This time the reaction was positive, though perhaps patronizingly so. To the public, the D-I-Y aspect of the hair rollers symbolized Lee’s dedication to her work, her less-than-perfect hair allowing them to draw a contrast between her and Park’s perceived vanity. Lee, acting chief justice of the constitutional court at the time, and the only female among its eight judges, hardly needed that validation.

Meanwhile the reactions this week to Park’s D-I-Y effort to tidy her hair ranged from “hideous” to seeing it as an unwillingness to admit she’s no longer in power.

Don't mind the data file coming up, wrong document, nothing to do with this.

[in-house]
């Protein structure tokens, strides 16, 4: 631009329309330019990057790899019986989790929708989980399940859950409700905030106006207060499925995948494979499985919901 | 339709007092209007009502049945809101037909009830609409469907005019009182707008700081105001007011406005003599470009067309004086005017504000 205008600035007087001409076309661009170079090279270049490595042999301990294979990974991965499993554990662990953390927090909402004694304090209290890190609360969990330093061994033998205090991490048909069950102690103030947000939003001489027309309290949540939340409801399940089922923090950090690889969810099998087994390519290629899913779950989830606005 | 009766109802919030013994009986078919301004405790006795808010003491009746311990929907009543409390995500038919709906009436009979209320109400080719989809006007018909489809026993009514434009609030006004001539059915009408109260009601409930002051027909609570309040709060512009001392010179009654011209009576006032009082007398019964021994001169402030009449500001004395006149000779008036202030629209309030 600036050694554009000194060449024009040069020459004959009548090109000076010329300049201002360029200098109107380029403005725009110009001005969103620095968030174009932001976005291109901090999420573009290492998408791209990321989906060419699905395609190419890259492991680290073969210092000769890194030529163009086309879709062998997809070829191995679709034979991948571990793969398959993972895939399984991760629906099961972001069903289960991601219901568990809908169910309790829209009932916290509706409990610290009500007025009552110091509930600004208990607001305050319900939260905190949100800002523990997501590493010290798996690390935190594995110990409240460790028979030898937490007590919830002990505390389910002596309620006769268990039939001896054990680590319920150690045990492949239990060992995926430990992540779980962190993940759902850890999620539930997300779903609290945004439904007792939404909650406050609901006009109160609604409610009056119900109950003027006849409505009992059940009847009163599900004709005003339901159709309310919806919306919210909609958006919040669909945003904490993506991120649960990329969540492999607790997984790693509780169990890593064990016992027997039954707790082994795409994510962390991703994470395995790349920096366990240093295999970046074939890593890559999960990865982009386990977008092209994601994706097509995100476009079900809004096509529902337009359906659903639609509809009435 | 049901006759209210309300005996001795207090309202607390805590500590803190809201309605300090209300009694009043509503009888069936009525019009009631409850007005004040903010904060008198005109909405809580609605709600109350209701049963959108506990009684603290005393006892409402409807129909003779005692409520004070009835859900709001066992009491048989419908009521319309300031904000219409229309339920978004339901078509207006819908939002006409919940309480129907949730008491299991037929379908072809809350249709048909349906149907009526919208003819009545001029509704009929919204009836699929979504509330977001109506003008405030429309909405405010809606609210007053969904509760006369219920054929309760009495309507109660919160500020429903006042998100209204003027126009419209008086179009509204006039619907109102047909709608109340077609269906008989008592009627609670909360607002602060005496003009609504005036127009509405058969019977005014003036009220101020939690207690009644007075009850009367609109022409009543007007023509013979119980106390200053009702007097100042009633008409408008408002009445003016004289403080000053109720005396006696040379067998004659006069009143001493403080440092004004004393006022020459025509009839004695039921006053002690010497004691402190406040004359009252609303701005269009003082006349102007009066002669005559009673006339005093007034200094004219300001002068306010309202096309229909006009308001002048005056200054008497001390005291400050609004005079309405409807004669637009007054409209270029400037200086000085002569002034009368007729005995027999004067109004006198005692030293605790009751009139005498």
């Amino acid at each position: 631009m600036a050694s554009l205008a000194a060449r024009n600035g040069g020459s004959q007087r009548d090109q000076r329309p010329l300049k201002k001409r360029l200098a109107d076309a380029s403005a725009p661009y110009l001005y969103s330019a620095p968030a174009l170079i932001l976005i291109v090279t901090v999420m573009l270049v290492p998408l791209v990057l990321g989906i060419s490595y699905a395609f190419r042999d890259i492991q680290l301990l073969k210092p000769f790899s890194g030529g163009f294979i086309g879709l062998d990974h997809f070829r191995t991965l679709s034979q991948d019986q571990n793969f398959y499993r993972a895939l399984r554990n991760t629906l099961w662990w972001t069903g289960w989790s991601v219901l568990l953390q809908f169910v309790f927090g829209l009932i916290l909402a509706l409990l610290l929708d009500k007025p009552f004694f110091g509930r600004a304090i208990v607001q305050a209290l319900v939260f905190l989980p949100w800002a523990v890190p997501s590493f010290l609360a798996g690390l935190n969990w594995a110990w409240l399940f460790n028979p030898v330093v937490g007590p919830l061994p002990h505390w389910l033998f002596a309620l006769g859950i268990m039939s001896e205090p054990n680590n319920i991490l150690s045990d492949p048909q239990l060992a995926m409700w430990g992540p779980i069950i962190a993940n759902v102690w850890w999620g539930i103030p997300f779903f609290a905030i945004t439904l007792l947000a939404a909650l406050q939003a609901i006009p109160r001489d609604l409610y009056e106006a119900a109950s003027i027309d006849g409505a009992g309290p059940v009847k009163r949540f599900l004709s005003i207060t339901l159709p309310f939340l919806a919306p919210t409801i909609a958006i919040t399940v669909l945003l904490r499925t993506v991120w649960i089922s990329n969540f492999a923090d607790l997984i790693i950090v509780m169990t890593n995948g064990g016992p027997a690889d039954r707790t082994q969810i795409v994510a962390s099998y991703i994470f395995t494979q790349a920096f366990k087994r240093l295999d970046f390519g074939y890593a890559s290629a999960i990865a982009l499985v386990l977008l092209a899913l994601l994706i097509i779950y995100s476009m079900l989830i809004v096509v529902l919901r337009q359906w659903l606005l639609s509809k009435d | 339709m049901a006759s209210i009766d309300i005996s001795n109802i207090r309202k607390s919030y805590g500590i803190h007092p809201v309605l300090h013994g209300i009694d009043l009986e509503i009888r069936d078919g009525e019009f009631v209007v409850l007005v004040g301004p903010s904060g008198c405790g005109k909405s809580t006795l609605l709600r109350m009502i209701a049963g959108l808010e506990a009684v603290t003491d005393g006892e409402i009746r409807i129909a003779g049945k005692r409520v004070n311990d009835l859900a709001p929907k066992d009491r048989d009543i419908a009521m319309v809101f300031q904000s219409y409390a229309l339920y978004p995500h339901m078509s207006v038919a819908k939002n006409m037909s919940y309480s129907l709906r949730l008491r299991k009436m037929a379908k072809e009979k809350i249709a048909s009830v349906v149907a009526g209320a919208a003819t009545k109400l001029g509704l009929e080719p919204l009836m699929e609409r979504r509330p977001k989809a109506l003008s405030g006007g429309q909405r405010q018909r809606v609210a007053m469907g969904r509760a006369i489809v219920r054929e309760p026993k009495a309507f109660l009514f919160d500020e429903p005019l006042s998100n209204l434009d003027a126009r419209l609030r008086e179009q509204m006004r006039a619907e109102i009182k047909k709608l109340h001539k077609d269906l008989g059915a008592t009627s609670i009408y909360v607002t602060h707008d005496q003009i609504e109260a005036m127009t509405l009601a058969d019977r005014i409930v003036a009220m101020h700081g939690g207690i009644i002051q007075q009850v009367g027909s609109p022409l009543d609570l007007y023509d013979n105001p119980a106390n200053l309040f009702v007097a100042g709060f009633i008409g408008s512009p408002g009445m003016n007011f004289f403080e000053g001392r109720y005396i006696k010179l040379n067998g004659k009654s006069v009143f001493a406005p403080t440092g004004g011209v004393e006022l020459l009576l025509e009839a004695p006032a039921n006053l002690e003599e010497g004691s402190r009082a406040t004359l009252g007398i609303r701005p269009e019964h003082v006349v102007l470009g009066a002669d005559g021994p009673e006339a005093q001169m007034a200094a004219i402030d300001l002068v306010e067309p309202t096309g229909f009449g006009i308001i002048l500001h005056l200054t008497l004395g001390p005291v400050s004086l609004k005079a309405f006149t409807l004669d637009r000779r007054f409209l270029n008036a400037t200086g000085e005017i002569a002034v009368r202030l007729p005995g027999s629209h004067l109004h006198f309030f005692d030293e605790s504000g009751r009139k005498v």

“With Park Geun hye, all the commentary about her fashion choices, what her hair looks like—it’s very sexist. Nobody said that about any of the male presidents,” said Michael Hurt, a professor at the Hankuk University of Foreign Studies who specializes in visual sociology. “It’s also telling when you have a constitutional court judge, where people are like, ‘She obviously works hard because she has rollers in her hair.’ You don’t see people saying that about [US Supreme Court justice] Ruth Bader Ginsberg.”

Soo Kyung Jung contributed to this article.

An earlier version of this story incorrectly identified Michael Hurt as a professor at Hanyang University.

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